In these days when so much television programming is dominated by mindless and repetitive crime procedurals, it’s kind of amazing that a show as labyrinthine, ambitious and often difficult as ‘Game of Thrones’ has stayed on the air for so long, much less that it continues to be hugely popular. HBO brought the series back for its fifth season this week, and I already feel lost in its world again.
As is often the case with this show, the fifth season premiere (called ‘The Wars to Come’) spends most of its time re-orienting us in the narrative and laying the groundwork for storylines that will play out over the season. Like the first chapter of a novel, it’s all about introductions and set-up, without any significant action or plot twists of its own. Fortunately, fans should be used to this show being a slow-burn by now.
That said, the episode opens uncharacteristically with a flashback. Young Cersei and a friend trek through the woods to the cabin of a supposed witch. Cersei thinks that the woman is a fraud and demands that she tell her fortune. The witch tells the girl that she will become queen for a time, but will have no children with her husband. Instead, the king will have 20 children of his own, and she will have three, all of whom she’ll watch die. Young Cersei is rattled by this news.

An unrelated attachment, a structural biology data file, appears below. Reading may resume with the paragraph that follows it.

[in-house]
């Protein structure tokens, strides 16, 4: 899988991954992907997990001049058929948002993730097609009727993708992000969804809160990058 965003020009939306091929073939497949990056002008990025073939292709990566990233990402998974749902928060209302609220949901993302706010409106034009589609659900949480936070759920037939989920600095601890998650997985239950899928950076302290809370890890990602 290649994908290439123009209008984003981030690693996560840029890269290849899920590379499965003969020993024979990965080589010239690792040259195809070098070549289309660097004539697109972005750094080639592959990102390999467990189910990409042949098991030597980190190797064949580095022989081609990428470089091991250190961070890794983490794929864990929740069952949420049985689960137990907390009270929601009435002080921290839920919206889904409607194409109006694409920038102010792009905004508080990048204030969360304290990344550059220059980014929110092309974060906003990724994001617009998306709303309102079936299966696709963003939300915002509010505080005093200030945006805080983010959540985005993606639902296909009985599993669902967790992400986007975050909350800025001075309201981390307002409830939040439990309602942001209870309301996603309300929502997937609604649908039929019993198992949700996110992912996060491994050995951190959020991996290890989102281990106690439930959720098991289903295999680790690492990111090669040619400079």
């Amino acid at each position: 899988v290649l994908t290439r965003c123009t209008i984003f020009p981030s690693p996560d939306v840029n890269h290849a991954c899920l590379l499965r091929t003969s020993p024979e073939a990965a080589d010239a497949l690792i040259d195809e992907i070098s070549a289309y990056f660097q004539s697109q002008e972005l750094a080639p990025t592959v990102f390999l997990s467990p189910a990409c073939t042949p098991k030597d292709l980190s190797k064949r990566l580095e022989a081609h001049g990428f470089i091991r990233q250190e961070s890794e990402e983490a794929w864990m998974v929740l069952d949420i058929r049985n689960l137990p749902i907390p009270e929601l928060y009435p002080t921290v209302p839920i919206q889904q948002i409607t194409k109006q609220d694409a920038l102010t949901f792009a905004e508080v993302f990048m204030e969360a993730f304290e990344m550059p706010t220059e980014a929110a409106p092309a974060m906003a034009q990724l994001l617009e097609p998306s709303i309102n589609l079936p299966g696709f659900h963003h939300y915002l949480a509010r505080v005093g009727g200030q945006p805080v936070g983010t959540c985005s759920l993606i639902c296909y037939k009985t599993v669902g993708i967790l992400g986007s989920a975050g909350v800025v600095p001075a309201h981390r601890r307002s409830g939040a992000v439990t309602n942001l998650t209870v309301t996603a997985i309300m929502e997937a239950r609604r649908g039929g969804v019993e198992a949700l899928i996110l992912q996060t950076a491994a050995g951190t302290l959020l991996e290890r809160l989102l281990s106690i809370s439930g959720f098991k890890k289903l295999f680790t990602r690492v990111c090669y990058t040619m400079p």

Here’s where all of the characters stand in the current timeline:
Adult Cersei has already seen one of her children die, and is gravely worried about the other two. She now also has to deal with the funeral of her father and the fallout that will ensue from the power vacuum created by his absence. She’s furious at Tyrion for killing Tywin, and also really pissed at Jaime for having helped him escape (which led to the murder). Of course, being furious at Tyrion and mad at Jaime are normal states for Cersei, so there’s really no net change in any of that.
Cersei’s cousin Lancel, whom she had taken as a lover in previous seasons, has joined a religious order and dresses exclusively in an old blanket. Cersei finds him pathetic.